Sharing Stories of Connectivity
During her first year at the University of Idaho, Sacha Wells realized she could use storytelling to bring ecology to life.
Wells, a recent graduate of conservation biology, came to U of I intent on studying ecology. As she pursued her degree, however, she was enamored with storytelling through filmmaking.
“Storytelling is such a powerful tool,” Wells said. “Combining image and sound into a film allows stories to be shared with anyone from anywhere.”
Wells started making films during her spare time and slowly developed her skills as an extracurricular activity.
“As I started looking for a job, the Discover Your Northwest position was exactly what I wanted,” she said.
Discover Your Northwest is a nonprofit, based in Seattle, Washington, focused on providing people with access to public lands and environmental stewardship education. They do work in Washington, Oregon, Idaho, Montana and Northern California.
Colleen Mathisen, Discover Your Northwest Lolo Pass branch manager, worked with Wells and a team of artists to tell the story of the Nez Perce Tribe’s artistic traditions and connection with their land.
Talking to the Nez Perce people was empowering. The best way we can learn how to care for the earth is through listening to them. Sacha Wells ’21
“This is a story about sharing the connectivity the Nez Perce have with their art and the land they live on,” said Mathisen.
Sharing stories like this supports local artists and Nez Perce tourism. The film Wells helped create is used to draw in visitors to Idaho. It is shared locally and throughout the world.
Through interviews with Tribal members, Wells heard first-hand the importance of sharing Native American stories.
“Talking to the Nez Perce people was empowering,” Wells said. “The best way we can learn how to care for the earth is through listening to them.”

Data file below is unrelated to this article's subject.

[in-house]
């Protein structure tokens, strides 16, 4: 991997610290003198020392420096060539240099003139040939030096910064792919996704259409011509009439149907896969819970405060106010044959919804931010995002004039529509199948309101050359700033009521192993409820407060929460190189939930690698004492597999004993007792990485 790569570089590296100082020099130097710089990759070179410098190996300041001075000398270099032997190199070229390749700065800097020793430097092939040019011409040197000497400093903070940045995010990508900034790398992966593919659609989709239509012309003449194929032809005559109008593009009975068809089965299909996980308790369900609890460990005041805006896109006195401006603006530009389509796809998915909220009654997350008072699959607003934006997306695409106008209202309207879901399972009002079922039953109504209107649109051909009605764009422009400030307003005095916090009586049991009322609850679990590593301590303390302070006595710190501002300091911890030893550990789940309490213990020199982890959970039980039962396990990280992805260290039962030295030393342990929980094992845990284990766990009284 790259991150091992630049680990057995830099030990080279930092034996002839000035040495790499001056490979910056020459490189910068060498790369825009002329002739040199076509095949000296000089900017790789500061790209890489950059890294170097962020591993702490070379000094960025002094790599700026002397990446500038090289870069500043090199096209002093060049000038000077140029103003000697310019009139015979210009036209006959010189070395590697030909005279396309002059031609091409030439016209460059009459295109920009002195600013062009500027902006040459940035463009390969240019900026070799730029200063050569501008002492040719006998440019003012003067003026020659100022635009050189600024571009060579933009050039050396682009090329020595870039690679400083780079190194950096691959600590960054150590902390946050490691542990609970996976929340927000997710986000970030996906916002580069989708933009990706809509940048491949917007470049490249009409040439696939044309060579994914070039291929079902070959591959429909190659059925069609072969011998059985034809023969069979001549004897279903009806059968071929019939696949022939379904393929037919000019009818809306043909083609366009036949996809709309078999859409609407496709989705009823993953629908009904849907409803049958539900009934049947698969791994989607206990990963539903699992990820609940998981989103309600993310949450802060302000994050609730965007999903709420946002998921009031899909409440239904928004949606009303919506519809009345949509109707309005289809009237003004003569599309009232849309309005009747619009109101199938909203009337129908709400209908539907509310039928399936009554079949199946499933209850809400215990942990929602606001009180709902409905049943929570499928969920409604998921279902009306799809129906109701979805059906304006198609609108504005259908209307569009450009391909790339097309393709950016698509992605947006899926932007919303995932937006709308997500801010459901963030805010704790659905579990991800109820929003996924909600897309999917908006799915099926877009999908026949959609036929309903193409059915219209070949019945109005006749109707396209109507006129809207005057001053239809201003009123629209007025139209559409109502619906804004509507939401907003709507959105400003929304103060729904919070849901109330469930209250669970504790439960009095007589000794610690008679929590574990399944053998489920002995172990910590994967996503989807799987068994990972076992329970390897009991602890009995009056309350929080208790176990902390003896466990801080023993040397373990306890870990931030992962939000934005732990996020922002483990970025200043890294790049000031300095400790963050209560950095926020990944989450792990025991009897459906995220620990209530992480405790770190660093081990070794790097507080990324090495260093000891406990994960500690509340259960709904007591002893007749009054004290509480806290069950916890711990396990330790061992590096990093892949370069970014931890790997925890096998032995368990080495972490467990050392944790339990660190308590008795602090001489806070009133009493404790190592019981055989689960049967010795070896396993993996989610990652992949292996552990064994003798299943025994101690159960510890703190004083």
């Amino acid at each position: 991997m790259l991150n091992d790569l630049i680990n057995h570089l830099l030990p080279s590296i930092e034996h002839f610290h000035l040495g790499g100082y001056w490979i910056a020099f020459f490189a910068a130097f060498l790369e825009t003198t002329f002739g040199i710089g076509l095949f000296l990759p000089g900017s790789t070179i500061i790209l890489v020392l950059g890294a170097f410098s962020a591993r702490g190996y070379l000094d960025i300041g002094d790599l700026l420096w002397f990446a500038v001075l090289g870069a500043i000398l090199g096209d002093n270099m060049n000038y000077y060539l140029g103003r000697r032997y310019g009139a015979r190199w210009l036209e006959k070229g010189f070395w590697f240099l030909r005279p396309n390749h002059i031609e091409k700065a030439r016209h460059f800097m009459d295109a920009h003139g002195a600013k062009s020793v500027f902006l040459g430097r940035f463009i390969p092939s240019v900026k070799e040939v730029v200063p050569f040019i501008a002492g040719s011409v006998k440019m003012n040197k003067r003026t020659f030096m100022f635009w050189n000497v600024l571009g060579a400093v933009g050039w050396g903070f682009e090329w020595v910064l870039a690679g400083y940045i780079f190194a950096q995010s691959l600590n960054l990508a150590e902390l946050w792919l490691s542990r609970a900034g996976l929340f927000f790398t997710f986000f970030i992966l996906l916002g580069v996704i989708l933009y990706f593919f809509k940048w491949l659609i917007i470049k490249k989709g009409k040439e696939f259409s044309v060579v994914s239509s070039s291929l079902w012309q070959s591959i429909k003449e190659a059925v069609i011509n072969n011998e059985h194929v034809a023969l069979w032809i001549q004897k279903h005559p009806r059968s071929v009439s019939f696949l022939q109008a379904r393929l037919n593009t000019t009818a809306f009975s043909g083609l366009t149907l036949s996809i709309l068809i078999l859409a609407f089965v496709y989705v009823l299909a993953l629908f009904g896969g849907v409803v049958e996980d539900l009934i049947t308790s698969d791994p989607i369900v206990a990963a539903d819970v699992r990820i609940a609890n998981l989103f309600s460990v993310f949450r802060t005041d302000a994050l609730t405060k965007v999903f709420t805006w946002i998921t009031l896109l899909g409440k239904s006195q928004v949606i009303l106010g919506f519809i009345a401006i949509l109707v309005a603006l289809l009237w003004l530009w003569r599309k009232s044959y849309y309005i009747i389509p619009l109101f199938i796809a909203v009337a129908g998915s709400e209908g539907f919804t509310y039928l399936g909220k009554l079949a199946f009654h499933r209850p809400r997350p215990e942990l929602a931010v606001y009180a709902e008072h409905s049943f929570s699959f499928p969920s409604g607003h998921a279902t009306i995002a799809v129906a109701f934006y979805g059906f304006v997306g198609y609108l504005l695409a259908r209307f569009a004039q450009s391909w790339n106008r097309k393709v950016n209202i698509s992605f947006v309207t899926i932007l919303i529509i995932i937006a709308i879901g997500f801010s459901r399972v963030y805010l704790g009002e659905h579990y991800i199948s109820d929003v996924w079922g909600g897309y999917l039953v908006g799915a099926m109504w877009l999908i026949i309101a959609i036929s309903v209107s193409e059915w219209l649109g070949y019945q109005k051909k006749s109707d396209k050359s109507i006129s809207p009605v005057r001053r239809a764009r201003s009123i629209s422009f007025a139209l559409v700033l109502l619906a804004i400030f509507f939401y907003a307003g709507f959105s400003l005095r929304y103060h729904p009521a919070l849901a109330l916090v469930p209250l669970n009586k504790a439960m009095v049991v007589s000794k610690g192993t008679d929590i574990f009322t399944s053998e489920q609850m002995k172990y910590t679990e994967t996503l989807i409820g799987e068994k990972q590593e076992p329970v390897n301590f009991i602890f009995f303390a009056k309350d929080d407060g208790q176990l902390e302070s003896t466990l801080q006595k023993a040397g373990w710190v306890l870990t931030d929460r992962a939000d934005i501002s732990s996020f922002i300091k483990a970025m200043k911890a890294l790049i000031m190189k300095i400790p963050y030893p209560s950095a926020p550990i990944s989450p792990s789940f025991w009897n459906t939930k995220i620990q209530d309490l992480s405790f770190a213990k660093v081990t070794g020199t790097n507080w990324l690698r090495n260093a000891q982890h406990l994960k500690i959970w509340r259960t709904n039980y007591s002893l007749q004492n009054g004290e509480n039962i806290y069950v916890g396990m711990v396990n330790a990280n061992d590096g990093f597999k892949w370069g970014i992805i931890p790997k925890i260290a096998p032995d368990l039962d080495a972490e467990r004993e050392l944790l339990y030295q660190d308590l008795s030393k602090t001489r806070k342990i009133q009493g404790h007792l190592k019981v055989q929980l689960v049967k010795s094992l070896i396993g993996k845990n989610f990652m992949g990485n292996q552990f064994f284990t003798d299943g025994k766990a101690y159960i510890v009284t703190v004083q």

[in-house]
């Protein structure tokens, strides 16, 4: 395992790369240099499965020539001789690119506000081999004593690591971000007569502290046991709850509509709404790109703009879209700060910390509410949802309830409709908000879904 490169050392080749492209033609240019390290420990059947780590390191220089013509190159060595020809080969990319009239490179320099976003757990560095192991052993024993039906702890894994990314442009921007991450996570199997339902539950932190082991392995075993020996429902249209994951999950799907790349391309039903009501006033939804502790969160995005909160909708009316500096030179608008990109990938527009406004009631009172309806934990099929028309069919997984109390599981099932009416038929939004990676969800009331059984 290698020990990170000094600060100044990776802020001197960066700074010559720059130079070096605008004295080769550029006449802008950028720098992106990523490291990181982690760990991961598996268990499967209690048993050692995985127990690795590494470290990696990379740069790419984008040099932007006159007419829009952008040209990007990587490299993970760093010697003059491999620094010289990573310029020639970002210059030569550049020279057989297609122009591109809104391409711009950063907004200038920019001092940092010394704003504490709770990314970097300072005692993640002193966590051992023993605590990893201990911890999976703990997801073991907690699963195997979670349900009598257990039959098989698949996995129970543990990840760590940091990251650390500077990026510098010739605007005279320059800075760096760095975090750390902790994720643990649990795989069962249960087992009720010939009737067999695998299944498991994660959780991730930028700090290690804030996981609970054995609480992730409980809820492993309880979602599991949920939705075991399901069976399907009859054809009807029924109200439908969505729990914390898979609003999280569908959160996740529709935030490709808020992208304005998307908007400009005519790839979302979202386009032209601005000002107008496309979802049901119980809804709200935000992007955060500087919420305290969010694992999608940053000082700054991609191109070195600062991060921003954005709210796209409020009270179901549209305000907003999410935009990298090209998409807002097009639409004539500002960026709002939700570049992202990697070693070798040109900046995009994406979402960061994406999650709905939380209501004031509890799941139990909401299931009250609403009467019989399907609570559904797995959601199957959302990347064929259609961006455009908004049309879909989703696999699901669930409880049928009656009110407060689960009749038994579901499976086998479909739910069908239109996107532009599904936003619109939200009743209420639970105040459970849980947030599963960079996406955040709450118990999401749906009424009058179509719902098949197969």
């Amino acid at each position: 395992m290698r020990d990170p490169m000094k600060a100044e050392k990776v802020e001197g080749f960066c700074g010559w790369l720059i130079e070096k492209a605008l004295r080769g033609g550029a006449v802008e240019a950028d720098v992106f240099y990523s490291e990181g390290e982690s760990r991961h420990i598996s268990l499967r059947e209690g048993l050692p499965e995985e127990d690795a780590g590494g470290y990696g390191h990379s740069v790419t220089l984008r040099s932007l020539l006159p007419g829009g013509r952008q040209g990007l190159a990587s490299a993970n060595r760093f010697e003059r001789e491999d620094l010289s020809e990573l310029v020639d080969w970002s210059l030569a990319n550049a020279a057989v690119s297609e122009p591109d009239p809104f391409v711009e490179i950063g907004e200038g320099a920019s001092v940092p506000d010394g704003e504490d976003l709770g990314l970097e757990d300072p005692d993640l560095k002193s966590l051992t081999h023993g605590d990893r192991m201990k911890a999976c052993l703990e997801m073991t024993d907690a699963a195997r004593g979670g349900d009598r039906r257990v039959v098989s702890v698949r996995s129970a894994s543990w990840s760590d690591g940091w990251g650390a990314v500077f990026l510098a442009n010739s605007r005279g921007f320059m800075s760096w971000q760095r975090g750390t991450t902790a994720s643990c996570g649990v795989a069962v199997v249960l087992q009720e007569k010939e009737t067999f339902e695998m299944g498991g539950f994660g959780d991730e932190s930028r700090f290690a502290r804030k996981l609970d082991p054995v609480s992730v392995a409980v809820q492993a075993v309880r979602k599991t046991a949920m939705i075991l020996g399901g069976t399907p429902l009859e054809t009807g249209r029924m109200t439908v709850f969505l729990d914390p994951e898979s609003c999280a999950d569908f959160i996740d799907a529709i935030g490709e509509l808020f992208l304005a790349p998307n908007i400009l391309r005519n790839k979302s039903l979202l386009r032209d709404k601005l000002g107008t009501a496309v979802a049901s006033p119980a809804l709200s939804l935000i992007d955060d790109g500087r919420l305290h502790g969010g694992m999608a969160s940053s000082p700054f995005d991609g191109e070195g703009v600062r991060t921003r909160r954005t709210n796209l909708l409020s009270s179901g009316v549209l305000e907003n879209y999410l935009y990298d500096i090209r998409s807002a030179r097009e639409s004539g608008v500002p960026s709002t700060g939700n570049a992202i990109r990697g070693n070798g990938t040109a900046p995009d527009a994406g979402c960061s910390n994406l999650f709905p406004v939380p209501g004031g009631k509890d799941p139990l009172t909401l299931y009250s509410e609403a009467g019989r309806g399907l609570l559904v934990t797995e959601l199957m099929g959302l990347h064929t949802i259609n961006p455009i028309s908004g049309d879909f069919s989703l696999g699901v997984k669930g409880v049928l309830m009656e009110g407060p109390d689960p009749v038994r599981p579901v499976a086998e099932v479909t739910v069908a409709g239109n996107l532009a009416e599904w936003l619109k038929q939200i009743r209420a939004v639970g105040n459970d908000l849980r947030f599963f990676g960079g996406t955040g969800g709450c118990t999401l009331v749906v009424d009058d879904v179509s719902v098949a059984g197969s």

The film focused on the ways creative pieces such as beadwork made by the Nez Perce people show their culture and stories. It highlights the ways in which creativity communicates information about the creator. Creative works guide the way the Tribe cares for the environment around them. The skills and messages behind each creative process is passed down through each generation.
“Our goal of the film was to lift up the voices of Native American tribe members,” said Wells. “My role was facilitating their ability to tell stories about the Nez Perce cultural and artistic expression.”
Through the project, Wells met Stacia, a dancer and historian.
“As I spoke with her, she became emotional while she shared what it was like to connect to her heritage,” Wells said.
Stacia shared her struggle of feeling conflicted in her identity of being half Native American and half white. She shared her experience learning more about her Native heritage and participating in traditional activities to reclaim her identity.
“Throughout this process, we learned the value of listening to others,” Mathisen said. “Listening to both the Nez Perce and the students involved in the project led to the most organic story.”
Wells continues to make films in connection with the natural world and plans to work as an interpretive park ranger this summer.
“I want to continue teaching people about ecology and biology through a medium that I am passionate about,” she said, “Working with the Parks Service will allow me to share stories of the natural world with the public.”
By Katy Wicks for University Communications and Marketing.
Published in May 2021.